“With the release of fasp 3, Aspera is bringing to market a truly universal content transport platform supporting all data, infrastructure and storage types, regardless of location, with maximum speed and a comprehensive offering for all transport paradigms and deployment models,” — Michelle Munson, Aspera CEO.
Sports television is going through a technological revolution as fiber costs fall. Major venues already have fiber connections, but the affordability of fiber now makes it possible for smaller or little-used venues to also benefit from the connection.
In the past, such venues would have relied on microwave or satellite occasional use links to backhaul event coverage.
Once fiber is in place, it opens up new opportunities for the sports director. The advent of the second screen and the rise of mobile viewing, means highlight packages become an important part of the sportscast. So replays, interviews with players, coaches and managers, and historical replays are a vital part of the viewer experience.
Delivering those packages to the content delivery networks and mobile operators is a whole lot easier with an IP connection over the fiber. Feeding edited packages and highlights back to base can be done using FTP and TCP, but is not ideal for large media files.
I recently met with Aspera CEO Michelle Munson, who outlined some of the advances her company has made to support sports broadcasters. Aspera has developed its fasp high performance transport technology that offers much improved performance over FTP, plus extra features like encryption.
Wide-area transfer of media files has been used for some time for distribution of content; for review and approval, and the delivery finished programs and commercials. As available fiber bandwidth increases it has become possible to use fiber circuits for contribution beyond just basic live backhual.
With many sporting events being across an ocean, FTP becomes even more impractical as packet loss and propagation delays work against it, severely impacting performance. As an example, a 10GB file (that’s about 25mins of XDCAM 50) sent via FTP transfer from Europe to the U.S. could take 20 to 40 hours to transfer.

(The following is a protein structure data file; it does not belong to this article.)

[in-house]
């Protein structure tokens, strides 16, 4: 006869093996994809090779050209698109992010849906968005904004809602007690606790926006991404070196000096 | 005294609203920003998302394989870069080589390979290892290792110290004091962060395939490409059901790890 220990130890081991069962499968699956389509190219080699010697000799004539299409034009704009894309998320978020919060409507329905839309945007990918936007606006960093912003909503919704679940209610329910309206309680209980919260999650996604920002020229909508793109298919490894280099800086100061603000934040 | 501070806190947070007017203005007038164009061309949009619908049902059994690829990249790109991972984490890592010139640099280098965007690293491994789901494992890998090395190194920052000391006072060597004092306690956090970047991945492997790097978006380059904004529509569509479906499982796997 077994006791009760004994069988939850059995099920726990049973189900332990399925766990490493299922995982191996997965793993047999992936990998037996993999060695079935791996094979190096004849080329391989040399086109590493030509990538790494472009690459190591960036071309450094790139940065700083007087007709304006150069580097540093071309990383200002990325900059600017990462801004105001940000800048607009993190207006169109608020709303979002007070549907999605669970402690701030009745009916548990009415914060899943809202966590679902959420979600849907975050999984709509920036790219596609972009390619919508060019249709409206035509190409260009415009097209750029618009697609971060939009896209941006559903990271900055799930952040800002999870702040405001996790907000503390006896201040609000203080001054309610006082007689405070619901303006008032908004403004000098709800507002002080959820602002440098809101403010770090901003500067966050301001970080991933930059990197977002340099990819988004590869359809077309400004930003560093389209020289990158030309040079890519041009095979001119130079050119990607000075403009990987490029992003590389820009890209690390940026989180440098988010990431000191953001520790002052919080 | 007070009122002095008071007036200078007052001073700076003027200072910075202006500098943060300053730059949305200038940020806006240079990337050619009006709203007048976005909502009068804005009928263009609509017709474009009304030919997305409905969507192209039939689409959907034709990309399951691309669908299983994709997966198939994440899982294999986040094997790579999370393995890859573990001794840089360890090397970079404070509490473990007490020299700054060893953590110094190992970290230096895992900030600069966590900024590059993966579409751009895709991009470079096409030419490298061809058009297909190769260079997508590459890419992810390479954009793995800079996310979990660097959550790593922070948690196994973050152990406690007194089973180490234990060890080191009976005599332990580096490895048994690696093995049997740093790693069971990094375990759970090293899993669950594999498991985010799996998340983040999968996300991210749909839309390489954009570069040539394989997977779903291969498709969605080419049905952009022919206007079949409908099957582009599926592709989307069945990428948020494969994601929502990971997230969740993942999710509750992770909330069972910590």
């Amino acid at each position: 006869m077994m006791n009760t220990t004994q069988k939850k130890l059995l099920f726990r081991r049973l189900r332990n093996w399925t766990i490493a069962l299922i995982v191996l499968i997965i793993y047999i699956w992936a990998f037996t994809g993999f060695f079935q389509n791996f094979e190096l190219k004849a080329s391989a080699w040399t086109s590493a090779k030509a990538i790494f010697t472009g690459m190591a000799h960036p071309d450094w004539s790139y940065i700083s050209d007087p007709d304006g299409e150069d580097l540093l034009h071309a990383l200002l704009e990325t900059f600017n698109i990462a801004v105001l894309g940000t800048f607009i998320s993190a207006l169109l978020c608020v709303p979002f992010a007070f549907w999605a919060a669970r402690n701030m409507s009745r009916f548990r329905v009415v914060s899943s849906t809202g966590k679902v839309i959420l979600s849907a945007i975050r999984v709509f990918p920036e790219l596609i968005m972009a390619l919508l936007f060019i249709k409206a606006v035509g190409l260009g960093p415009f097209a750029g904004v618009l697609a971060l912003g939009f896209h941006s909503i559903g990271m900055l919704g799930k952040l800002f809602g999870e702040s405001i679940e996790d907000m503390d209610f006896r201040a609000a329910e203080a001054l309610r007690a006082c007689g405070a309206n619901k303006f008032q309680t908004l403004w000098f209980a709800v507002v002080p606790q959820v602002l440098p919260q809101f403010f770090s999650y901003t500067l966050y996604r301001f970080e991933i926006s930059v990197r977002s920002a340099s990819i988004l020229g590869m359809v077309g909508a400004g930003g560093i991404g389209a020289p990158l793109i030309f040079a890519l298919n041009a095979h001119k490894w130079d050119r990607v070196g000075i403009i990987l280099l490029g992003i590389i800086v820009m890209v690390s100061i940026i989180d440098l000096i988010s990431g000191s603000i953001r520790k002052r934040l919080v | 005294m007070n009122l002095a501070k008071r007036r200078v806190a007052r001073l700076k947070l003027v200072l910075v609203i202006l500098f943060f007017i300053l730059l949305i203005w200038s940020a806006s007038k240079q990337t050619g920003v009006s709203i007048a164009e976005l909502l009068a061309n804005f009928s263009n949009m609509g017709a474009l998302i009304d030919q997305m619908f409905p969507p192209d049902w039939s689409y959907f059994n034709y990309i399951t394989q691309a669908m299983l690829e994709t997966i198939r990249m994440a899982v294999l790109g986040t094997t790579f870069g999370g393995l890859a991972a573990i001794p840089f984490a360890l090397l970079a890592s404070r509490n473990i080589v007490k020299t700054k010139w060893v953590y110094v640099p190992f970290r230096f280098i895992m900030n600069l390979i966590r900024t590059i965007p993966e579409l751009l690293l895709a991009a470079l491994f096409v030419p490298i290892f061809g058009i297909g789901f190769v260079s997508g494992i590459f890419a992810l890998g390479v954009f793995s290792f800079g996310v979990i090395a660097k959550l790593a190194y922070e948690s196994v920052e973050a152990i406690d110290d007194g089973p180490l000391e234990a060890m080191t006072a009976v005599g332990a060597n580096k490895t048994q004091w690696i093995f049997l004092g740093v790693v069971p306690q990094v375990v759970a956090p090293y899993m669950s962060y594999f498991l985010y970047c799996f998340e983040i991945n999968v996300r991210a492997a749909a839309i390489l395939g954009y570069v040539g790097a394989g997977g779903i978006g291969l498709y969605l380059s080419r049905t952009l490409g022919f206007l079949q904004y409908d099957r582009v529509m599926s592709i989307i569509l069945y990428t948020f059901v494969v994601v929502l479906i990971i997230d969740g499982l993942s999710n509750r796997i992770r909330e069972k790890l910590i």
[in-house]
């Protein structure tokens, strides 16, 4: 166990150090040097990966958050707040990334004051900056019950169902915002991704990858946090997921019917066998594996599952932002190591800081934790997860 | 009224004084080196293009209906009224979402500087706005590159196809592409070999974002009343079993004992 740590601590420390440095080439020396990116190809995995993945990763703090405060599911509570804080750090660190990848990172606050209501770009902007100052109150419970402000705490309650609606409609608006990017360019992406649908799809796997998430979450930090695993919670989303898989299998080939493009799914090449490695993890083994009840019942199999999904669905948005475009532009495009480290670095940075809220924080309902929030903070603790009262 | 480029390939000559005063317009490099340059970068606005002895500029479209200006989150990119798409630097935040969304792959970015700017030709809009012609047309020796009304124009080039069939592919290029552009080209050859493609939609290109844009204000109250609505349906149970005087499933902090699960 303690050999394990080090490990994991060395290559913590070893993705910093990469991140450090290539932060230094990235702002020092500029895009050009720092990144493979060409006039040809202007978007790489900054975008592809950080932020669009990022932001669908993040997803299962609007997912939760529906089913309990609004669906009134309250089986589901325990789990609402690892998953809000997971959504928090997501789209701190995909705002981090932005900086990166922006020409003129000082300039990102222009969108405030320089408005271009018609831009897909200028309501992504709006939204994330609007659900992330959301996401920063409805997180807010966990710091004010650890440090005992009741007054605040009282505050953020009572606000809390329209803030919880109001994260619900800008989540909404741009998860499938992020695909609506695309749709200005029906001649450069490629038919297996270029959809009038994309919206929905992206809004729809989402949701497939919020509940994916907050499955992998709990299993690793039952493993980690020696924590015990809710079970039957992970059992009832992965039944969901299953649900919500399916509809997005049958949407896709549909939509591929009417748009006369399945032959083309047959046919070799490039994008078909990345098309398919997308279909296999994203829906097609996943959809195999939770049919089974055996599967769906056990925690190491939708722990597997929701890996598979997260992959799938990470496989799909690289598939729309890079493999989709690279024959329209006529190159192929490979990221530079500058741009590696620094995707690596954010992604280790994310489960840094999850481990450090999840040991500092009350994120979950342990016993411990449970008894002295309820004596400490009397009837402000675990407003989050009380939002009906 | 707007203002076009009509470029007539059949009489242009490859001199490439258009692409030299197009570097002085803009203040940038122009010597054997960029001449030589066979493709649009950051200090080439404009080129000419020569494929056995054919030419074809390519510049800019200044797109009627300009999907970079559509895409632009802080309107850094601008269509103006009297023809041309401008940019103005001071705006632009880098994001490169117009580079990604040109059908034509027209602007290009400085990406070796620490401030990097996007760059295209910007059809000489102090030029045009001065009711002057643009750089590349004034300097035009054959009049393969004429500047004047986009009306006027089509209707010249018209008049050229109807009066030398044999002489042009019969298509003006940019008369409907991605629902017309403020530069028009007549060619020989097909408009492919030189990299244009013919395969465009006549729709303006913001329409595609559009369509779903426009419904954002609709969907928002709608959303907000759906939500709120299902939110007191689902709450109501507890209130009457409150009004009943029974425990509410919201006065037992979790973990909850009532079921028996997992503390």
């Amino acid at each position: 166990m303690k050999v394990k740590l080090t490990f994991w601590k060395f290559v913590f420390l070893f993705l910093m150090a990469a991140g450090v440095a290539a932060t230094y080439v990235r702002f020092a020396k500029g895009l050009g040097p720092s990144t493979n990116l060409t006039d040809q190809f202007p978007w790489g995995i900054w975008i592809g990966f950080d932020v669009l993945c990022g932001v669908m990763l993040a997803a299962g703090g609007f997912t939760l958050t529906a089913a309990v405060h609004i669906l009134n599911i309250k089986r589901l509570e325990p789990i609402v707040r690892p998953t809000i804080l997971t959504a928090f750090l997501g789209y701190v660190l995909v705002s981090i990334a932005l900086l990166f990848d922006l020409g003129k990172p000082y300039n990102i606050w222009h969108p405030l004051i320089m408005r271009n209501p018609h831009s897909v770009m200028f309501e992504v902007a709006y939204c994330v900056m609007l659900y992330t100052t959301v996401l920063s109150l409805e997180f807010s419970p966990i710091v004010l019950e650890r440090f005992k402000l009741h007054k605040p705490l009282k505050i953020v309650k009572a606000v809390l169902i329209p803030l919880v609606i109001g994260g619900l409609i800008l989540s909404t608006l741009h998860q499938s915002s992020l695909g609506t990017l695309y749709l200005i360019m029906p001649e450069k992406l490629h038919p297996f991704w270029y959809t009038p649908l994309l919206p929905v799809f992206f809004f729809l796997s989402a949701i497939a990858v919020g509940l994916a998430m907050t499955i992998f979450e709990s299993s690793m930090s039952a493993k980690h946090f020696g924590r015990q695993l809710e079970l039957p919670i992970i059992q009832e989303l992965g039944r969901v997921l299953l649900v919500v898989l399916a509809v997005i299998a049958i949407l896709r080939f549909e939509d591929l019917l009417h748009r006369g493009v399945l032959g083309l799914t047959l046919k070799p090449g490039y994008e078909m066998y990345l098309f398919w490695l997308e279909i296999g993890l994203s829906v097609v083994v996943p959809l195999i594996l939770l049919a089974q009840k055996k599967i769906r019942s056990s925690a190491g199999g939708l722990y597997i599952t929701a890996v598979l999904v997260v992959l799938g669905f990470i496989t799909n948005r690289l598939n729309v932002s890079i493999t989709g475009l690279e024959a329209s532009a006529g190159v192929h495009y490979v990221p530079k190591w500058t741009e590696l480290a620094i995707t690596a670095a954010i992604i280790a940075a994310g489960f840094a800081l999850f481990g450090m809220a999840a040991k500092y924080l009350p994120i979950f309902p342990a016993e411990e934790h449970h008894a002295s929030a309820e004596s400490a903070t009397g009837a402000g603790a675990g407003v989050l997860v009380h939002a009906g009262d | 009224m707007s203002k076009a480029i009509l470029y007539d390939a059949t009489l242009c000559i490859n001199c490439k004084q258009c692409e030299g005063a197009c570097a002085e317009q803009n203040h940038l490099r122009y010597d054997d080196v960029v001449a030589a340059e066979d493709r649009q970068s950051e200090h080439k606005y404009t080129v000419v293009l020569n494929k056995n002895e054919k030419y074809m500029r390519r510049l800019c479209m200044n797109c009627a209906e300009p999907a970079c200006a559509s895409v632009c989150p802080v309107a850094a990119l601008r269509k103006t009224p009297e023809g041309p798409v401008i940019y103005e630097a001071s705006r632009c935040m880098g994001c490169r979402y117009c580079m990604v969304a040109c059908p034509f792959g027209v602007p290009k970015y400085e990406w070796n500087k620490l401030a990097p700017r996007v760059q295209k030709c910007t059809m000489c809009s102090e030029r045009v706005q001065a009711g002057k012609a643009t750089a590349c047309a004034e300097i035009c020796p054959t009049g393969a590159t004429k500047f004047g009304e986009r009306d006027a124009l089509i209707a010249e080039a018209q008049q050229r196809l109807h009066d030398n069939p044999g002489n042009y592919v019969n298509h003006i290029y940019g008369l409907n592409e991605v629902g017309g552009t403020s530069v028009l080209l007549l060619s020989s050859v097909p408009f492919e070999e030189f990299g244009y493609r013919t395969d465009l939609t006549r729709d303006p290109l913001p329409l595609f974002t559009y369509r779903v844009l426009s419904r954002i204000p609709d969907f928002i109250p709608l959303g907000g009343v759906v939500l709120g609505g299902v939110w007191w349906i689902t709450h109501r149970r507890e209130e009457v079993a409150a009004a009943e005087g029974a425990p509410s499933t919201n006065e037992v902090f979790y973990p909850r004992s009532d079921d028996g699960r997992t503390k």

Using fasp over a 100Mb/s connection, it will take nearer 15 minutes, that is more like wire speed.
Is it being used for sportscasts? Well, yes, several major sporting events this year have used fiber circuits to full advantage to return simultaneous live feeds and edited packages for delivery to multiple viewing platforms.
Short-duration events often require a large amount of storage for just a few weeks to store all the highlight packages. This is where the cloud comes into its element. Storage is on tap, and can be used for the duration of a tournament without the need for capital expenditure. Aspera has integrated its wide-area transfer platform with Amazon S3 and EC2 to provide on-demand content transfer. The company announced support for Microsoft Azure at IBC2012.
One example of a sports body using wide-area file transfer and cloud storage is UEFA (Union of European Football Associations). During the Euro 2012 tournament, the Association used the Aspera platform. The Association runs LIVEX, a library service that is used for publishing and distribution to broadcast partners around the world. Throughout the event, the LIVEX On-Demand digital video service relied on Aspera and EVS technology to deliver over 3,000 near-live in-match and post-match video clips, amounting to nearly 27TB of HD content, to official partners around the world for broadcast.
Aspera point-to-point clients were installed at Digital Media Lounges at each sports venue across Poland and the Ukraine to provide high-speed upload of content to the UEFA International Broadcast Center (IBC) in Warsaw. It also went to the Aspera Enterprise Server at the central facility where it was edited, transcoded and prepared for final broadcast using EVS equipment. This allowed ENG crews to send time-critical video content to the IBC at maximum speed using Aspera’s fasp transport.
Aspera Orchestrator was used to manage automated processing and publishing tasks. High-resolution files were automatically transferred to Amazon S3 cloud storage, with proxies published to an ordering portal. Broadcasters could deliver content for final delivery using using Aspera’s faspex again.
This complex content delivery workflow, combining on-demand, cloud-based infrastructure with Aspera solutions, provided complete flexibility and massive scalability in handling publishing and delivery for large volumes of digital content with hard-to-predict spikes in activity, and was tailored to a time-limited event, for which the investment in on-premise resources would have been cost-prohibitive.